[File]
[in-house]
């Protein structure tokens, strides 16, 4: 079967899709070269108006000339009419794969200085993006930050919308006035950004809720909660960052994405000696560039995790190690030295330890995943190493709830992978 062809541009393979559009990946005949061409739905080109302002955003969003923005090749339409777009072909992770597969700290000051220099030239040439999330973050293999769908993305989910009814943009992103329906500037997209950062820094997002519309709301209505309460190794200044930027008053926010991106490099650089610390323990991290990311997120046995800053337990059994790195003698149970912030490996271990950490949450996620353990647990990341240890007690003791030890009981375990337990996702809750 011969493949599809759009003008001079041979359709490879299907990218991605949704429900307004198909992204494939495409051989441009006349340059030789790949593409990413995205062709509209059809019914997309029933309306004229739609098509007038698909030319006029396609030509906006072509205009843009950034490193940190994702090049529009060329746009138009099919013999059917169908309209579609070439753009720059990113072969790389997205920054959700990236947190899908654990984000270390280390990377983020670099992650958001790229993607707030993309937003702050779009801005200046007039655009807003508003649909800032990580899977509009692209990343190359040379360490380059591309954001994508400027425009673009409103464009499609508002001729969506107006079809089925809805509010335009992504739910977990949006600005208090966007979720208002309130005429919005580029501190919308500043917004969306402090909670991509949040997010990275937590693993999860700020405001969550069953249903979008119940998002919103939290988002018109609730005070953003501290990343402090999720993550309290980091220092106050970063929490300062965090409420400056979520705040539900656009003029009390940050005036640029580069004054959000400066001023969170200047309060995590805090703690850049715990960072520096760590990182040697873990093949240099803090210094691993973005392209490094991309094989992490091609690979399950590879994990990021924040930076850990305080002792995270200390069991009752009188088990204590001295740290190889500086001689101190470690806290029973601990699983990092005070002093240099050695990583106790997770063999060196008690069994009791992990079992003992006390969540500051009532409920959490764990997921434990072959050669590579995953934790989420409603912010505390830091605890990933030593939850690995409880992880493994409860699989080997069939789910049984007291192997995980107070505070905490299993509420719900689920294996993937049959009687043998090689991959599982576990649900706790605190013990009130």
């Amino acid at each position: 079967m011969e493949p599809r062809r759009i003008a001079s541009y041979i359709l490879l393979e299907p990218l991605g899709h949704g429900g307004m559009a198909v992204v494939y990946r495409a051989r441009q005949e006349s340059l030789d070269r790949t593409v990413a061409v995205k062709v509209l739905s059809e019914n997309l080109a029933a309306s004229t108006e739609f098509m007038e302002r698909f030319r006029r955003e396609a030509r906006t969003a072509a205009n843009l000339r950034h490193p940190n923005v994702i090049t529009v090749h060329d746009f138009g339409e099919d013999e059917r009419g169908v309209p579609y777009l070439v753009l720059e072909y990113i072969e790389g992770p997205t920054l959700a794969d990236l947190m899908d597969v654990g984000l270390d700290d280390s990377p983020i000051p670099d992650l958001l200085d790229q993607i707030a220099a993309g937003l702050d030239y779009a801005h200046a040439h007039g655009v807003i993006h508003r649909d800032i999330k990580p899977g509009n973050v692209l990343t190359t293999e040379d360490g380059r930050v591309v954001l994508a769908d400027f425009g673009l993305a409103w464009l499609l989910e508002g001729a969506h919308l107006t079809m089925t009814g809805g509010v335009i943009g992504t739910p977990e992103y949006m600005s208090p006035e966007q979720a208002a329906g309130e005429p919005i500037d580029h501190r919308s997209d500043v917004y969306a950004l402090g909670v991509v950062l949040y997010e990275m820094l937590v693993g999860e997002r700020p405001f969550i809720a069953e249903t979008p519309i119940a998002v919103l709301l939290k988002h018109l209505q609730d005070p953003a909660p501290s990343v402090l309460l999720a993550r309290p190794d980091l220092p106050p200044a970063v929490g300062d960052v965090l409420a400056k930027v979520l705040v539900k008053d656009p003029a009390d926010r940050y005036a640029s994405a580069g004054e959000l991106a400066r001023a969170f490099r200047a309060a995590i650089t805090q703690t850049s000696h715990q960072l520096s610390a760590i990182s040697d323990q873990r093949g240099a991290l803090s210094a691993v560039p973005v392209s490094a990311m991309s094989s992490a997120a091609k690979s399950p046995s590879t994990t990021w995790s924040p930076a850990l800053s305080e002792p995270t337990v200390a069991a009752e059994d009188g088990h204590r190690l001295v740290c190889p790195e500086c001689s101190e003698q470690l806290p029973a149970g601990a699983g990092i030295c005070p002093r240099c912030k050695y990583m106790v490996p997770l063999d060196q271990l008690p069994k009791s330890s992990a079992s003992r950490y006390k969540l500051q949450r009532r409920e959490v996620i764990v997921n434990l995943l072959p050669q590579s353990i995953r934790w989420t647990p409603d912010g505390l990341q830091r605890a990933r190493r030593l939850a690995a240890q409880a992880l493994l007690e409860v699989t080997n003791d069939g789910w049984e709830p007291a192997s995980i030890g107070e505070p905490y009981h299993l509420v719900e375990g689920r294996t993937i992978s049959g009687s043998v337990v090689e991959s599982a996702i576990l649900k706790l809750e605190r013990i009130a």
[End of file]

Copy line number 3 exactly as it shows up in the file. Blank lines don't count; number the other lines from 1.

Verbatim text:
């Amino acid at each position: 079967m011969e493949p599809r062809r759009i003008a001079s541009y041979i359709l490879l393979e299907p990218l991605g899709h949704g429900g307004m559009a198909v992204v494939y990946r495409a051989r441009q005949e006349s340059l030789d070269r790949t593409v990413a061409v995205k062709v509209l739905s059809e019914n997309l080109a029933a309306s004229t108006e739609f098509m007038e302002r698909f030319r006029r955003e396609a030509r906006t969003a072509a205009n843009l000339r950034h490193p940190n923005v994702i090049t529009v090749h060329d746009f138009g339409e099919d013999e059917r009419g169908v309209p579609y777009l070439v753009l720059e072909y990113i072969e790389g992770p997205t920054l959700a794969d990236l947190m899908d597969v654990g984000l270390d700290d280390s990377p983020i000051p670099d992650l958001l200085d790229q993607i707030a220099a993309g937003l702050d030239y779009a801005h200046a040439h007039g655009v807003i993006h508003r649909d800032i999330k990580p899977g509009n973050v692209l990343t190359t293999e040379d360490g380059r930050v591309v954001l994508a769908d400027f425009g673009l993305a409103w464009l499609l989910e508002g001729a969506h919308l107006t079809m089925t009814g809805g509010v335009i943009g992504t739910p977990e992103y949006m600005s208090p006035e966007q979720a208002a329906g309130e005429p919005i500037d580029h501190r919308s997209d500043v917004y969306a950004l402090g909670v991509v950062l949040y997010e990275m820094l937590v693993g999860e997002r700020p405001f969550i809720a069953e249903t979008p519309i119940a998002v919103l709301l939290k988002h018109l209505q609730d005070p953003a909660p501290s990343v402090l309460l999720a993550r309290p190794d980091l220092p106050p200044a970063v929490g300062d960052v965090l409420a400056k930027v979520l705040v539900k008053d656009p003029a009390d926010r940050y005036a640029s994405a580069g004054e959000l991106a400066r001023a969170f490099r200047a309060a995590i650089t805090q703690t850049s000696h715990q960072l520096s610390a760590i990182s040697d323990q873990r093949g240099a991290l803090s210094a691993v560039p973005v392209s490094a990311m991309s094989s992490a997120a091609k690979s399950p046995s590879t994990t990021w995790s924040p930076a850990l800053s305080e002792p995270t337990v200390a069991a009752e059994d009188g088990h204590r190690l001295v740290c190889p790195e500086c001689s101190e003698q470690l806290p029973a149970g601990a699983g990092i030295c005070p002093r240099c912030k050695y990583m106790v490996p997770l063999d060196q271990l008690p069994k009791s330890s992990a079992s003992r950490y006390k969540l500051q949450r009532r409920e959490v996620i764990v997921n434990l995943l072959p050669q590579s353990i995953r934790w989420t647990p409603d912010g505390l990341q830091r605890a990933r190493r030593l939850a690995a240890q409880a992880l493994l007690e409860v699989t080997n003791d069939g789910w049984e709830p007291a192997s995980i030890g107070e505070p905490y009981h299993l509420v719900e375990g689920r294996t993937i992978s049959g009687s043998v337990v090689e991959s599982a996702i576990l649900k706790l809750e605190r013990i009130a």